Both parts of the study include an informed consent discussion where a member of the research team will talk with you about the risks and benefits of the study and confirm that you are willing to join the study.
What happens if I visit the NIH?
If we do invite you to the NIH, we will help arrange travel for you (and some family members, in some cases) for a visit to the NIH in Bethesda, Maryland. We will pay for some of your travel expenses.
At the NIH, you will have an informed consent discussion to learn about the risks and benefits of the study and confirm that you are willing to join the study. You will meet with a geneticist who will ask about your medical and family history and do a physical exam (like in any doctor's office). In addition, we will design a set of evaluations based on your needs and concerns and on our research interests. We will explain the need for those studies to you. They may include imaging studies, like X-rays, and having blood drawn.
There will be plenty of time to discuss the genetics and inheritance of OFDS and to answer your questions. We can help you find doctors near you for follow-up. We will send a letter summarizing your visit to you.
What about my privacy?
We take privacy and confidentiality very seriously. Your medical information will be stored in a password-protected database and in a locked filing cabinet. Although we may share medical information with our colleagues, your name will not be used. Instead a code will be used that is unrelated to your name. The "key" to the code will be stored in a locked drawer in the office of the principal investigator.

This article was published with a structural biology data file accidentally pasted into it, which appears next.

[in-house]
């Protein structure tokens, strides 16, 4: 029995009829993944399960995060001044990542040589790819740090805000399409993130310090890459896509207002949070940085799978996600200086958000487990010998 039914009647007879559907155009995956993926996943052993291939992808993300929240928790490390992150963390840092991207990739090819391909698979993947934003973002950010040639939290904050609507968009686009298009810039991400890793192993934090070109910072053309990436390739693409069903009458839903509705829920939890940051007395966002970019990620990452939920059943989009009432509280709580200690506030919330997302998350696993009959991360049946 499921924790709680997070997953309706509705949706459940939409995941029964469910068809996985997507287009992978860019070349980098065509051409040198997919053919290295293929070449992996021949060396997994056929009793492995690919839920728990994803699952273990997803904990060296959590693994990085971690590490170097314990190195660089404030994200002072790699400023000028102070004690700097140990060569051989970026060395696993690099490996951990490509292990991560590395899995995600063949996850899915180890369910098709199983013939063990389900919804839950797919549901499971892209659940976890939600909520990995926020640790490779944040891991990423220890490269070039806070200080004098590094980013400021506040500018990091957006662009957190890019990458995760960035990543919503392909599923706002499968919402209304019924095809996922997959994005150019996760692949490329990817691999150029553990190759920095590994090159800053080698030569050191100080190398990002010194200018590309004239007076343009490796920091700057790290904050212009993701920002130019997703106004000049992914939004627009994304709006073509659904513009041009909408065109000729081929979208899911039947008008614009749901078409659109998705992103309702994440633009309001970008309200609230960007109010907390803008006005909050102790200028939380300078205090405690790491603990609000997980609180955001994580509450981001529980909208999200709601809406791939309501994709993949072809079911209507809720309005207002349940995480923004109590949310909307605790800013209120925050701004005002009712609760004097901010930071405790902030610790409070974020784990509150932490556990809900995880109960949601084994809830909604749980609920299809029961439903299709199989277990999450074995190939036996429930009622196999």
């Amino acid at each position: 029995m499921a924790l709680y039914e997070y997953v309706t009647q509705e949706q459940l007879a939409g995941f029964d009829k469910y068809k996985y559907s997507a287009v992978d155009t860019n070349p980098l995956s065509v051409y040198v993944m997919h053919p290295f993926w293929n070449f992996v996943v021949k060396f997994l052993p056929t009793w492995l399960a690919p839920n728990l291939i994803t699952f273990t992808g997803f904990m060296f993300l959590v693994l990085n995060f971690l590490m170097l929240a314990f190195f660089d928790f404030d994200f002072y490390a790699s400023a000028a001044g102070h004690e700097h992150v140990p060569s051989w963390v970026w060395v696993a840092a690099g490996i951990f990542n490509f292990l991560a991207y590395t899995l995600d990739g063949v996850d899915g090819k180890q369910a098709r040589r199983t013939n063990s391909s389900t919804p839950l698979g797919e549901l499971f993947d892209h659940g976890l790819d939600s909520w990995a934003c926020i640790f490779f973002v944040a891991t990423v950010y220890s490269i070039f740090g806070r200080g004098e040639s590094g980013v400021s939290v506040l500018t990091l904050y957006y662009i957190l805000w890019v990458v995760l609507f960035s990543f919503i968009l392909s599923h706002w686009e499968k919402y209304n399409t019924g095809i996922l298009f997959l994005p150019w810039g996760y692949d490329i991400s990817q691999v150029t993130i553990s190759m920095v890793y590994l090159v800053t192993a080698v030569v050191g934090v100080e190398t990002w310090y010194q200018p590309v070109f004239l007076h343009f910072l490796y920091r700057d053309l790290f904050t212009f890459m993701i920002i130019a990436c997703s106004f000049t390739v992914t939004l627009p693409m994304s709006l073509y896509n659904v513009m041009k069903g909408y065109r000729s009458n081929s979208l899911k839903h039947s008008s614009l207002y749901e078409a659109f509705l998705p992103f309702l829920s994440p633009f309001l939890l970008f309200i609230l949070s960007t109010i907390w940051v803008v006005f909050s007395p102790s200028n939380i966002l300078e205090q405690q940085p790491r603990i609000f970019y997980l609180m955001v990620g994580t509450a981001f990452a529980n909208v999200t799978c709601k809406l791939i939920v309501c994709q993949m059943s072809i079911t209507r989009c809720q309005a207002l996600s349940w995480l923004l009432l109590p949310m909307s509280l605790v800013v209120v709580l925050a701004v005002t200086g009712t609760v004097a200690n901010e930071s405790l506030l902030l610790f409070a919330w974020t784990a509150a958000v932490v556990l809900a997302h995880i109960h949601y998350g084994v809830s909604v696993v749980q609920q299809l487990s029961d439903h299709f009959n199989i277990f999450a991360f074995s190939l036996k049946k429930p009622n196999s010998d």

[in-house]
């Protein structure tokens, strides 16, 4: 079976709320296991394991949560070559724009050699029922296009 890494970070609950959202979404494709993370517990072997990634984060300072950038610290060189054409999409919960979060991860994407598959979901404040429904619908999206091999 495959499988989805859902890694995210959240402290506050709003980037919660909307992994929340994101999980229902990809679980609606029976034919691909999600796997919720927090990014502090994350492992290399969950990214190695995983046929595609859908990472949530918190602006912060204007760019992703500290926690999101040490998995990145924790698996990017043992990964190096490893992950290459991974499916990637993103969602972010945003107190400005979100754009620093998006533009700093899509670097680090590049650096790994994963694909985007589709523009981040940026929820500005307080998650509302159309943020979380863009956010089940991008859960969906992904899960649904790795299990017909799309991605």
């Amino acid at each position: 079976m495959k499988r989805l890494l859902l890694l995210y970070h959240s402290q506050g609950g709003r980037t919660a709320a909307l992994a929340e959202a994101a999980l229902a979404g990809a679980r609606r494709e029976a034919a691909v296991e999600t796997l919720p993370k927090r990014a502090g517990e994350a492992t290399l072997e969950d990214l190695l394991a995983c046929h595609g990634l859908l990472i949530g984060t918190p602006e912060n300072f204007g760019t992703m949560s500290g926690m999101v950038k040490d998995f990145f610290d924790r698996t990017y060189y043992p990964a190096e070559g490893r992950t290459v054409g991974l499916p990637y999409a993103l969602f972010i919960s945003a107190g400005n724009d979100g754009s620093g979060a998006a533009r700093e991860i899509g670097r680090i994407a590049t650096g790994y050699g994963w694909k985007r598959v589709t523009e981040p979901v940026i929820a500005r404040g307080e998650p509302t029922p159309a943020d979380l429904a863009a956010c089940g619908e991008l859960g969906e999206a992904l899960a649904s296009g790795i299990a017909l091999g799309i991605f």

What is the cost of the study?
The visit and all testing are free and there is no cost to you, your family, or your insurance company for this study.
What about travel?
In most cases, we will pay for all or some of your travel and parking expenses. This may include your transportation to the NIH (plane, car, train, etc), hotel, meals and expenses. Travel must be arranged by NIH. Note that we may not be able to pay all of your travel expenses.
Will I get paid for joining the study?
No, participants in the study do not receive any compensation other than some travel and lodging expenses. There may be no direct benefit to you but we hope the results from the study will eventually benefit other families with OFDS.
What are other resources to find out information about genetics and support groups?
- Genetic Alliance [geneticalliance.org]
Advocacy, education and empowerment.
- Genetics Home Reference [ghr.nlm.nih.gov]
Consumer-friendly information about the effects of genetic variations on human health.
- Frequently Asked Questions about Clinical Research
Everything you need to know about clinical research.
- Genetic and Rare Disease Support Groups [kumc.edu]
Lay advocacy and support groups, and information on genetic conditions and birth defects for professionals, educators and individuals.
Is there a way I can find out how my participation in this study made a difference?
We plan to post any findings and study updates on our Study Updates Web page. Please check back frequently to learn about any advances we have made!
How do I enroll?
The first step is to determine if you and/or your family are eligible to participate. Please see the Study Eligibility page for details, or call us at 1-800-411-1222. For TTY users, call 1-866-411-1010.